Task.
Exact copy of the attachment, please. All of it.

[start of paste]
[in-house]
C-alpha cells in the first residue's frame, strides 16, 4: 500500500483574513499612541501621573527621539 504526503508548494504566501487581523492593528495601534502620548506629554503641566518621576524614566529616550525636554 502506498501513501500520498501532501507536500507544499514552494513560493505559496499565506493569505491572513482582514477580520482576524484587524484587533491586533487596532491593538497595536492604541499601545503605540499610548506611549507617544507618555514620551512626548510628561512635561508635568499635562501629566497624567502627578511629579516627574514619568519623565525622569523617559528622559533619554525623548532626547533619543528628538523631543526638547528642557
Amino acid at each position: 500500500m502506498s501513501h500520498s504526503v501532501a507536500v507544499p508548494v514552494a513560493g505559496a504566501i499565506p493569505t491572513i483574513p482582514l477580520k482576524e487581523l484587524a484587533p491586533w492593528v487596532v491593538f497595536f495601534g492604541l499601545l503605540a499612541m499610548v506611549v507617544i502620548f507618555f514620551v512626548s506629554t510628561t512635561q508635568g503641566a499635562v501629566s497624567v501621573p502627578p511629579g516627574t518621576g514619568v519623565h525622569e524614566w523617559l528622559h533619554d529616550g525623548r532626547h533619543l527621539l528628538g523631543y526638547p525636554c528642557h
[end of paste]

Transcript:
[in-house]
C-alpha cells in the first residue's frame, strides 16, 4: 500500500483574513499612541501621573527621539 504526503508548494504566501487581523492593528495601534502620548506629554503641566518621576524614566529616550525636554 502506498501513501500520498501532501507536500507544499514552494513560493505559496499565506493569505491572513482582514477580520482576524484587524484587533491586533487596532491593538497595536492604541499601545503605540499610548506611549507617544507618555514620551512626548510628561512635561508635568499635562501629566497624567502627578511629579516627574514619568519623565525622569523617559528622559533619554525623548532626547533619543528628538523631543526638547528642557
Amino acid at each position: 500500500m502506498s501513501h500520498s504526503v501532501a507536500v507544499p508548494v514552494a513560493g505559496a504566501i499565506p493569505t491572513i483574513p482582514l477580520k482576524e487581523l484587524a484587533p491586533w492593528v487596532v491593538f497595536f495601534g492604541l499601545l503605540a499612541m499610548v506611549v507617544i502620548f507618555f514620551v512626548s506629554t510628561t512635561q508635568g503641566a499635562v501629566s497624567v501621573p502627578p511629579g516627574t518621576g514619568v519623565h525622569e524614566w523617559l528622559h533619554d529616550g525623548r532626547h533619543l527621539l528628538g523631543y526638547p525636554c528642557h